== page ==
Sanford utilises a variety of fishing methods to harvest our catches. Some methods, like trawling, have been developed by us over 100 years, while other methods like Precision Seafood Harvesting are in the early stages of development, aimed at eliminating unintended bycatch.



Longline fishing is a commercial fishing technique that uses a line with baited hooks attached at intervals by branch lines known as snoods.

Sanford’s deepwater longline fisheries catch Ling and Toothfish. These vessels freeze their catch at sea, with some voyages lasting more than 90 days, travelling as far as the Ross Sea and the waters adjacent to South Georgia.

Sanford works closely with Southern Seabird Solutions to continually develop new ways to mitigate seabird interactions with our longline vessels. Our fishers are the real champions of this and are always looking for ways to limit these interactions.

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Trawling is a method of fishing that involves pulling a fishing net through the water behind a vessel.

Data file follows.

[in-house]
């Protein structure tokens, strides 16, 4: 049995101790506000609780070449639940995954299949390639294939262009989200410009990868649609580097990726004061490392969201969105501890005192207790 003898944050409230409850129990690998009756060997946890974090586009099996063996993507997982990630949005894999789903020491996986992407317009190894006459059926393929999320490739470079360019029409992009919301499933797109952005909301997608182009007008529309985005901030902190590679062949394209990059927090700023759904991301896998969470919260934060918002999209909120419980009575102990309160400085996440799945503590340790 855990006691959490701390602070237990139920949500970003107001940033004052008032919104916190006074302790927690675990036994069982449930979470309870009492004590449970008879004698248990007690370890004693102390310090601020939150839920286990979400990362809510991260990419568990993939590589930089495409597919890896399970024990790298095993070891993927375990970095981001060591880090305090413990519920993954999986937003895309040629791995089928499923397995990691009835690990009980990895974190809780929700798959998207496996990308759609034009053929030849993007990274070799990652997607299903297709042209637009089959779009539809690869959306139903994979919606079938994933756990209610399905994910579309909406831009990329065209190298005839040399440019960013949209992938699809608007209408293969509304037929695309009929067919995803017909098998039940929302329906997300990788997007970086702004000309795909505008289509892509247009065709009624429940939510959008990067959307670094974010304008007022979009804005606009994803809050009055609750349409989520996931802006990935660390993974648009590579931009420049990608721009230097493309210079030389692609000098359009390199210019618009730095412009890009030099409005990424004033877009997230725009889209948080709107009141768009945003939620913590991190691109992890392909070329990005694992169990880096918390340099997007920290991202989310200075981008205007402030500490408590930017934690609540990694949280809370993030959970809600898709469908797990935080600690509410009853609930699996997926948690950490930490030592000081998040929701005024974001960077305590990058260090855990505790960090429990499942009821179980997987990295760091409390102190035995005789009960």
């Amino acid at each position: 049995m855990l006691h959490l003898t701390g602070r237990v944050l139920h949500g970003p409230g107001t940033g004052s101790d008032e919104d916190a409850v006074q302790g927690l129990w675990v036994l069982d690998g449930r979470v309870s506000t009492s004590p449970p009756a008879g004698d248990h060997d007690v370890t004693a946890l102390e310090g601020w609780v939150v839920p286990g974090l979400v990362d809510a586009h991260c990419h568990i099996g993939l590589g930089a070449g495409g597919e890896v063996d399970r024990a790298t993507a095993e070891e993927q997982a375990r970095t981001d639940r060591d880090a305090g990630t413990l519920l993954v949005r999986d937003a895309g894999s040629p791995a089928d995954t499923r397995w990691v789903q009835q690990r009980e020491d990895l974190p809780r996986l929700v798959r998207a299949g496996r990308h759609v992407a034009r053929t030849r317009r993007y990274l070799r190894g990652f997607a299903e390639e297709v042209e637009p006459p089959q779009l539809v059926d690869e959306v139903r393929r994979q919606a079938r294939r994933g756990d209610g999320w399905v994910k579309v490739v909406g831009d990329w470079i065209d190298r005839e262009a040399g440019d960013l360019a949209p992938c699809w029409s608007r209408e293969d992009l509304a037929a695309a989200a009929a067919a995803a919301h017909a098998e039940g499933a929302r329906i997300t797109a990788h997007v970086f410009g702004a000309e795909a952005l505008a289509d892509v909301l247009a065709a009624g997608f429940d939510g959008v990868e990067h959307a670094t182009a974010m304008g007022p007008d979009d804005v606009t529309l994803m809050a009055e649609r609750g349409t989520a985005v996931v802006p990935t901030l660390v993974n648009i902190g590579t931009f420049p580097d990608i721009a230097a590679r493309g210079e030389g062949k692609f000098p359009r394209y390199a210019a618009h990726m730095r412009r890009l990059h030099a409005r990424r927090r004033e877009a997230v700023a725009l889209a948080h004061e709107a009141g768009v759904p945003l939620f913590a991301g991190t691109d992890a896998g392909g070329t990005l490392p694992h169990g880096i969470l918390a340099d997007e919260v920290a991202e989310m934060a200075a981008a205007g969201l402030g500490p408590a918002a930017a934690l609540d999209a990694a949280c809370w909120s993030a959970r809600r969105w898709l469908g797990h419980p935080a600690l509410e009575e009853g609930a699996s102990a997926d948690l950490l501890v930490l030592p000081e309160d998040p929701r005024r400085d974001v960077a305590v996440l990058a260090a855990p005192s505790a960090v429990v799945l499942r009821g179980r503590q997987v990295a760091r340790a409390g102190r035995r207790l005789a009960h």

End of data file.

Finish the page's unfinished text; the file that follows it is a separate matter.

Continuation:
Sanford purchased its first trawler in 1900, the Minnie Cassey, at 101 feet long, with two 25 HP steam engines. Today, we operate trawlers ranging in length from 26 to 64 meters. We are continually developing and refining the equipment used in our trawling operations to provide energy efficiencies, limit unintended by-catch, and improve fish quality.

Our most innovative new programme is Precision Seafood Harvesting, in partnership with Sealord, Aotearoa Fisheries, Plant and Food and the Ministry of Primary Industries. This radical new technique does away with traditional trawl nets. Instead, fish are contained and swim comfortably underwater inside a large flexible PVC liner where they can be sorted for the correct size and species before being brought onboard the fishing vessel.

Precision Seafood Harvesting won the Supreme Innovator of the Year Award at the 2014 New Zealand Innovator Awards and also won the Innovation in Sustainability & Clean-Tech Award.